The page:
November 25th, 2013
Recently a woman stopped by the office with a small bag of items she hoped we could bury at the gravesite of her Great-Great Grandmother who was buried in Elmwood in 1960. Fighting back tears, she explained the reason for her request.
In February of 1901, her Great-Great Grandparents were living in St. Louis and lost their first born child, a son named for his father, Roy. The child had just turned 6. The child’s mother, Jeanette, packed up a few items to remind her of her departed son: some toys, a pair of christening shoes, a mitten and a sprig of fern probably taken from a funeral wreath. She carefully packed these things away and moved on with her life. Jeannette raised more children, moved to Little Rock and then Memphis, grew old, died and was buried in Elmwood next to her husband. The child was rarely, if ever, mentioned over the next 112 years. The stored items quietly passed down thru the next three generations. Until now.
A Great-Great Granddaughter found the items while going through her mother’s things. Here was a handful of items bringing home a poignant reminder of a mother’s grief for a small child taken long before his time. The woman feared that eventually someone was eventually going to come into possession of the items, have no idea of what they were, and that they’d end up discarded without care. These items symbolized her Great-Great Grandmother’s tragic loss and grief and she felt that they needed to be reunited with Jeannette once more.
Elmwood was contacted and asked if the items could be buried in Jeannette’s plot, and that’s what we’ve done. A mother and her only son’s possessions together again, united for all eternity. Keeping family memories alive is what Elmwood is about. We honor and welcome that responsibility.
October 18th, 2013
If only homes could talk. Over a span of 136 years and three different centuries, 1085 Poplar has seen it all. It has been known as the Patton home, the Bejach home, the Patton-Bejach House, the Coach House, The Four Flames, and today, the Memphis Child Advocacy Center. 1085 Poplar has seen more than its share of Memphis history. It watched the 1878 Yellow Fever epidemic play out at its front door, the rise, fall and resurrection of downtown Memphis, Elvis, murder, and the comings and goings of Memphis high society.
The year the house was built depends on who you are talking to, but 1877 is most likely accurate. Thomas Newton Patton built the home as a wedding present for his second wife, Helen Amanda Coulter. At the time it was built the home was out in the county well away from the center of downtown Memphis. A fire badly damaged the house in 1883. Mr. Patton rebuilt it the next year using the original bricks. The Pattons lived in the home until 1900 when they sold it to Samuel Bejach, a Russian immigrant and downtown merchant.
The Bejachs lived in the home until around 1914. Samuel Bejach’s son Lois Dillard BeJach became a prominent local attorney, judge and state politician. In 1913 he sponsored a bill known today as BeJach’s Law, which gave married Tennessee women property rights years before they had a right to vote.
The home was later bought by Mrs. Walter L Cawthorn. She restored the home to its antebellum appearance. She ran an antique store called the Heirloom Shoppe in the home.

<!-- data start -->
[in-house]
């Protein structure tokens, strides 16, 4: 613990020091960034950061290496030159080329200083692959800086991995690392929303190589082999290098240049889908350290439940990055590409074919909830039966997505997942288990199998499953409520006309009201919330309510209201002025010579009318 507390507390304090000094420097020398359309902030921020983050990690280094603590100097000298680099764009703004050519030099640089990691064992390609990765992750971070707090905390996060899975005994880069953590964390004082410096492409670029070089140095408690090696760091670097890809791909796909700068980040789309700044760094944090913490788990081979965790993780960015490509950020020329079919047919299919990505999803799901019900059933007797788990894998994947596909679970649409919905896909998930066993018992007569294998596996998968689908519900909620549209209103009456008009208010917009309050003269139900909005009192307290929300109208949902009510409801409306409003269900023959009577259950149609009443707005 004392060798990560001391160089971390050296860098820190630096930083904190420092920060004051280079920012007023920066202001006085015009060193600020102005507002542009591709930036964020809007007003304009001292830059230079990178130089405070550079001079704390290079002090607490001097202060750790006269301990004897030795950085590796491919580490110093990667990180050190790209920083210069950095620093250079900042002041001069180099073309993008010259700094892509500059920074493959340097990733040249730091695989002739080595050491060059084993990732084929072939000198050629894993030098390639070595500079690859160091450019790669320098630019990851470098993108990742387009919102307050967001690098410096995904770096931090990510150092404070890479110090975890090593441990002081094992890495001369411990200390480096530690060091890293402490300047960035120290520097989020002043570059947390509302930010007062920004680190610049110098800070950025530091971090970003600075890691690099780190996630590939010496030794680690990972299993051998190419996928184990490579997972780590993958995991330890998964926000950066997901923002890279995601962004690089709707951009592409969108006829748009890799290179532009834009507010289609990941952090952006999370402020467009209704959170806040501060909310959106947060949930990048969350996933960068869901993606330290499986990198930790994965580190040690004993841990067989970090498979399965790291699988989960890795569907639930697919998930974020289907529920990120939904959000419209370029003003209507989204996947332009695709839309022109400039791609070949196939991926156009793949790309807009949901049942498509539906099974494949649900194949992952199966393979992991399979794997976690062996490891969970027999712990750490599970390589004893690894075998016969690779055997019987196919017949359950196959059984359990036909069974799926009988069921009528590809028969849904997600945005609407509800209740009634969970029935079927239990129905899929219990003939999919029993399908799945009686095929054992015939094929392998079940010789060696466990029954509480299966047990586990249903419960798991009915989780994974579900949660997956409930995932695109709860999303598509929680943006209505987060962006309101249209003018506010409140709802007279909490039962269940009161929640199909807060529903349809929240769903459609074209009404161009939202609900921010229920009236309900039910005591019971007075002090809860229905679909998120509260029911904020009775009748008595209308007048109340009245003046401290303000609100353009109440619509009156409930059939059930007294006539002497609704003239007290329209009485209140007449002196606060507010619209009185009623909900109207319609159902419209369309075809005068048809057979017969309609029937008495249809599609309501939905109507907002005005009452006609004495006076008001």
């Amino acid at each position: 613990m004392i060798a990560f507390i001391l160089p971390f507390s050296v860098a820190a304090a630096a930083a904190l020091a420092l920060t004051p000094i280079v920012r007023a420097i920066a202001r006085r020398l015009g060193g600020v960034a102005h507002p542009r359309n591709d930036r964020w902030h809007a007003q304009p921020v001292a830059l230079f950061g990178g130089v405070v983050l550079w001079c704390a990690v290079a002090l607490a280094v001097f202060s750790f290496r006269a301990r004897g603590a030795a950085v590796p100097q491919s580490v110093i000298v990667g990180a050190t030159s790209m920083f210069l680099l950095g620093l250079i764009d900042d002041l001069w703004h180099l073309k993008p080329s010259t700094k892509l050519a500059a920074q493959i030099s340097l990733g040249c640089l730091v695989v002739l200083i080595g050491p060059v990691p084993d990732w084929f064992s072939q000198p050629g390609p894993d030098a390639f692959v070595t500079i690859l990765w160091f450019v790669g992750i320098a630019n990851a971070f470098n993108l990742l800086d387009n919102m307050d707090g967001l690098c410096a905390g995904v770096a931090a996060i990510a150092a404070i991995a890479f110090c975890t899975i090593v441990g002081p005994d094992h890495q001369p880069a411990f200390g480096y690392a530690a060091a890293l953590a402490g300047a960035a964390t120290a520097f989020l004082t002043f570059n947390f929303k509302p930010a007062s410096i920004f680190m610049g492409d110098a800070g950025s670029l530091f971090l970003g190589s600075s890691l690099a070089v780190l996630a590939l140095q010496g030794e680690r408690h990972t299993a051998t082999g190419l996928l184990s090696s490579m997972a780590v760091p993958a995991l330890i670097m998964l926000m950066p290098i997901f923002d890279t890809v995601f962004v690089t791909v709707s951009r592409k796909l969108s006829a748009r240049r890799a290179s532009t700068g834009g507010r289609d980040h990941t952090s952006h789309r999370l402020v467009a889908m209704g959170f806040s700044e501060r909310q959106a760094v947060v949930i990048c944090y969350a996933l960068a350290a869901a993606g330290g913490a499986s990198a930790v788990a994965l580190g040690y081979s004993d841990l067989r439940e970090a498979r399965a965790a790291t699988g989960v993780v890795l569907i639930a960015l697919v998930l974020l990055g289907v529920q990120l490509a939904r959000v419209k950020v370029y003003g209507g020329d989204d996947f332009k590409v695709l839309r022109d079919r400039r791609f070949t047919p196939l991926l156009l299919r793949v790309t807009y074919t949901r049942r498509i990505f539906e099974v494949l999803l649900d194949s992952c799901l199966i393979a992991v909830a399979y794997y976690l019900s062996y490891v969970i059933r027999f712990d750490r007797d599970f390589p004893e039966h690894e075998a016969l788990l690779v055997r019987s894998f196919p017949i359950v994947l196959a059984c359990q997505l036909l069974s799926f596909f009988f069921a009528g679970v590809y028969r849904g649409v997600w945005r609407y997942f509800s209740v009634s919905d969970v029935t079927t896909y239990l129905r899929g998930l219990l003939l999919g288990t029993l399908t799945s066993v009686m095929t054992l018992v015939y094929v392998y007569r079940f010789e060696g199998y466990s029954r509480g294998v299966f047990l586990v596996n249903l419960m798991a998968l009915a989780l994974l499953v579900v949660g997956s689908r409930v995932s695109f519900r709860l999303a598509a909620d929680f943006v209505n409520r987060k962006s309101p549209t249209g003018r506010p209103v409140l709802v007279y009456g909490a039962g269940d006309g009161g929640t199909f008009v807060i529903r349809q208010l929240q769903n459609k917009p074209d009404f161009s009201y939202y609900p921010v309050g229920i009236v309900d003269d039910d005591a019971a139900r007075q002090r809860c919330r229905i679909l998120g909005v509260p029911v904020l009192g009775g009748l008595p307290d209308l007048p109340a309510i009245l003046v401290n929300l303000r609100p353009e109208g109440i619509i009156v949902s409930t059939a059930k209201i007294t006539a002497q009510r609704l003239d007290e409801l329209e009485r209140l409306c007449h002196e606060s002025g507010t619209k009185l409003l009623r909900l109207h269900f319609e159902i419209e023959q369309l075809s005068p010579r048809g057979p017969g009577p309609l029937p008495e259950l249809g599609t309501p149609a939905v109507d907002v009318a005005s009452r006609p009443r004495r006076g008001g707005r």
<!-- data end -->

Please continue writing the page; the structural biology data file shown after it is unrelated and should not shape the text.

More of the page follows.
In the late 1950s Mrs. Lessie Gates moved in and transformed 1085 Poplar into the Coach House Restaurant. The Coach House was known as one of the finer dining establishments in Memphis. At its opening Mrs. Gates was quoted as saying, “For a long time I have felt there was a definite need in Memphis for a restaurant of this kind. One that would combine an exclusive dining service, deluxe-course dinners, and an appropriate setting.”
The establishment offered private dining rooms, floors of brick, huge mirrors, and treasures from this country and abroad. The courtyard in the rear was turned into a French-style open-air care.
In 1964 it became a private club. On March 31, 1965 the home made local headlines when Mrs. Gates was mysteriously murdered in the rear of the house.
The home then became The Four Flames Restaurant and the iconic four flames were placed in front of the house along Poplar. Throughout the 1970s and into the 1980s the home continued its reputation as one of city’s premier dining establishments. The restaurant closed in the late 1980s and the building sat empty for a few years until it became the headquarters for one of Memphis’s social-service agencies, the Memphis Child Advocacy Center.
The Pattons, the Bejachs, Mrs. Gates and their accumulated stories have all come to rest within Elmwood Cemetery.
July 17th, 2013
When we last left Mrs. Howard the year was 1860. She had been a widow for five years and was living in Memphis with four young children. The year before, in 1859, she buried another child in the Howard Vault, and by the end of 1861 she would return to Elmwood to bury children James and Ellana.
We know that Mrs. Howard was still living in Memphis in 1866. On August 21 of that year her daughter Mary was married to Mr. Juan Rayner, son of Eli Rayner, Jr., at Calvary Church in Memphis.
Fourteen years later, and it’s 1880. Mrs. Howard resurfaces in the 1880 Federal Census, but not in Tennessee.
Founded in 1858, Denver became a boomtown after 1870 when the transcontinental railroad was finally completed and linked it to the rest of the United States. In the 1880 census Frances was 54 years old and turned up living with her 35 year old daughter Nellie (Fannie) in Denver. The census said they both worked as “Dressmakers”. According to her obituary we find that she moved there around 1873. Why Mrs. Howard ended up in Denver is not clear. It could have been for many reasons. The West at that time embodied the ideal of ‘new beginnings’, ‘fresh starts’, and ‘new adventures’ for many. Maybe Mrs. Howard was restless. But it’s also possible that she was merely following her older, married daughter Mary and her husband Juan Rayner, who ended up living in Pueblo Colorado. By the 1910 Federal Census Frances was 84 years old and living in Pueblo with Juan and Mary. Daughter Nellie had married John M. Norman and was living in Denver.